“It was blessed with some very good commercial originators. It had grown substantially on back of the government Warm Front contract but fundamentally it had some great ideas around where the market would go in the future. I enjoyed the real entrepreneurial spirit in that business.”

Last year turned out to be a turbulent one for Eaga when the coalition government halved payments through the feed-in tariff, sparking a legal challenge that the government lost. The move led to a near-90% drop in installations nationally and a wave of job losses at the Newcastle-based firm.

Rigg, who left the company shortly after the fundraising was complete, says there is no doubt that the matter could have been handled better by the government, but acknowledges that the generous terms of the deal needed amending.

“We did a lot of work (in 2009) around whether the tariff was likely to change,” he says. “Since then the cost of solar panels has halved. Not only did you get very savvy customers but you also got a real reduction in the cost of the panels.

“There’s a very strong argument that what happened was not ideal in terms of generating future confidence and investment. But it was expected that the cost of technology and installation would fall.”

He remains convinced, too, that there is a future for businesses in the renewable energy sector, insisting the “green agenda is not going away”.

“I think there’s still a future for solar. I think the cost of panels and installation is undoubtedly coming down. I do believe there are businesses out there that will make it work. It’s been made harder for businesses but ultimately as part of a balanced approach to energy supply it has a place in the market.”

And that is what made Eaga a target for Carillion, the West Midlands-based construction giant. “Eaga was an attractive business. If the lights go out in this country we have a problem. Businesses that are at the forefront of entrepreneurial spirit in this market were always going to be attractive.”

After an eventful spell in industry, these days Rigg is back on the other side of the fence having joined Barclays as corporate director in late 2011.

He admits there was a “degree of risk” in moving into banking at a time when the industry seems to be lurching from crisis to crisis but insists “it’s been a very positive experience and there’s more of a growth culture than I expected”.

He hopes his time at Eaga will enable him to provide a new dimension to the team at the bank’s offices in Newcastle’s Grey Street. He also enjoys an insight into the reality of life at the coal-face of the business world because his wife is involved in a long-established family business selling equipment for the music industry. And he is gaining firsthand experience of the challenges facing the charity sector having recently joined the NSPCC business board for the North East. The newly-appointed board will help oversee the children’s charity’s strategy for the region and assist in fundraising activities as well as raising its profile and engaging support from businesses.

Rigg acknowledges that confidence remains delicate in the North East economy. “Businesses are still appraising whether they should invest in a piece of capital and whether now is the right time to move into new markets or make that acquisition,” he says.

But as the son of an engineer, he believes the region has a bright future, especially in the green energy sector which he knows so well.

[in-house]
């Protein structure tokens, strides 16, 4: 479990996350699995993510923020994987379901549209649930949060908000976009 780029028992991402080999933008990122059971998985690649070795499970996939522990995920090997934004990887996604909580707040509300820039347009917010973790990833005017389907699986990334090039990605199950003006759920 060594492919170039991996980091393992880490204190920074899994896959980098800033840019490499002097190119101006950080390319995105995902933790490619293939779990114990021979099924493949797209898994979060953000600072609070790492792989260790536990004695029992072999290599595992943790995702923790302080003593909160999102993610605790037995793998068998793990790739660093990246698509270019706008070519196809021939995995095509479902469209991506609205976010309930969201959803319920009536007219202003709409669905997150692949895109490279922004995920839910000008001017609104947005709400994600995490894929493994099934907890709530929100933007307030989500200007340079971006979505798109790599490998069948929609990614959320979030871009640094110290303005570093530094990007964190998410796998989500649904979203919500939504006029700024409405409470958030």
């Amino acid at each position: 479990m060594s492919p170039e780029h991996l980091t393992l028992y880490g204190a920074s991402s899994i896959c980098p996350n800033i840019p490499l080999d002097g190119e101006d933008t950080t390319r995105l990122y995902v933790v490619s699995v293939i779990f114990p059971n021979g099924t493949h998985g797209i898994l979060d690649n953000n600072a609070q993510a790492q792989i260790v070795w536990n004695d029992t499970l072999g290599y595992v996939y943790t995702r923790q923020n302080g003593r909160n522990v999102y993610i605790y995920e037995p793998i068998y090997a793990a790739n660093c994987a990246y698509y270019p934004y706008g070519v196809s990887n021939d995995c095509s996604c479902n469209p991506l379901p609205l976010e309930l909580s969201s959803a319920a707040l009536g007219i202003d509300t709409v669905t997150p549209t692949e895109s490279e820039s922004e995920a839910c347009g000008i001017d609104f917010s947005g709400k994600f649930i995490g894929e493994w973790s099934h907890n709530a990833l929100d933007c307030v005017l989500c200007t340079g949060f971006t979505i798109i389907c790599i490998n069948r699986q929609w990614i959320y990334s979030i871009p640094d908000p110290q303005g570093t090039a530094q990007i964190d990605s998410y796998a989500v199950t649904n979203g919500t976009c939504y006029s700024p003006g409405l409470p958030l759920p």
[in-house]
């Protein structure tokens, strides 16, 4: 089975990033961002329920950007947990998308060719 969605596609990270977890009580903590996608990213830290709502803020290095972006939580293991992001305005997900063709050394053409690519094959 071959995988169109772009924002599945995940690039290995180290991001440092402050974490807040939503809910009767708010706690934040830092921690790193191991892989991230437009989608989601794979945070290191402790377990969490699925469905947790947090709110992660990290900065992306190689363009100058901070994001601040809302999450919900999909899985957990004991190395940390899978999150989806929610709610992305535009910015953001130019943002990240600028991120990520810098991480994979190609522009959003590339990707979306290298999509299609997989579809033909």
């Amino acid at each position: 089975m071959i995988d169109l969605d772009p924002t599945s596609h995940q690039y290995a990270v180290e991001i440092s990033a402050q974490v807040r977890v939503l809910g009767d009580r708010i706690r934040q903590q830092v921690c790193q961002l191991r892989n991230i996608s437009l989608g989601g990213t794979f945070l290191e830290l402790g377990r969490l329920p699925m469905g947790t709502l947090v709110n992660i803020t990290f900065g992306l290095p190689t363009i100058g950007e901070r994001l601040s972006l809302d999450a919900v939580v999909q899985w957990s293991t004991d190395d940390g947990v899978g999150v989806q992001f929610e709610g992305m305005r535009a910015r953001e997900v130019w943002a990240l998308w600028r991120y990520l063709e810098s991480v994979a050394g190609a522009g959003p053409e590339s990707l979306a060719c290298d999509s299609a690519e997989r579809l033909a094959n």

“The North East has excellent academic capabilities, notable research centres in this area,” he says. “The region has demonstrated right way back to the Industrial Revolution that it has evolved through its energy cycle, and we have the physical attributes and ability to get best out of the land.

“It’s a real opportunity but it will take time to evolve.”

What car do you drive?

BMW 335i coupe.

What’s your favourite restaurant?

Last days of Raj, Low Fell, Gatshead.

Who or what makes you laugh?

Peter Kay and my kids.

What’s your favourite book?

Not a massive book fan really – autobiographies I do like – Alan Sugar’s is one of the best I have read.

What was the last album you bought?

Noel Gallagher’s High Flying Birds.

What’s your ideal job, other than the one you’ve got?

Professional footballer, sadly that has passed me by on several levels.

If you had a talking parrot, what’s the first thing you would teach it to say?

Five times.

What’s your greatest fear?


What’s the best piece of business advice you have ever received?

Look after your people and customers and the rest will follow.

And the worst?

“Don’t worry too much about issues, they tend to go away” – thankfully I ignored that.

What’s your poison?

Increasingly, wine.

What newspapers do you read, other than The Journal?

The Times.

How much was your first pay packet and what was it for?

Just over a thousand pounds for printing some T-shirts with logos and selling them to builders. Great earner.

How do you keep fit?

Circuit training twice a week and running once a week.

What’s your most irritating habit?

I bite my nails, have failed on several occasions to stop.

What’s your biggest extravagance?

In the past it has been following Liverpool around – I spent a fortune getting to Istanbul and Athens to watch them in European finals.

Which historical or fictional character do you most identify with or admire?

I admire the success and courage of Sir Bobby Robson enormously, a truly great man.

Which four famous people would you most like to dine with?

Bill Shankly, Richard Branson, Peter Kay, Kylie.

How would you like to be remembered?

Raising great kids, having a successful marriage and career and an above average left foot!


David Whetstone
Culture Editor
Graeme Whitfield
Business Editor
Mark Douglas
Newcastle United Editor
Stuart Rayner
Sports Writer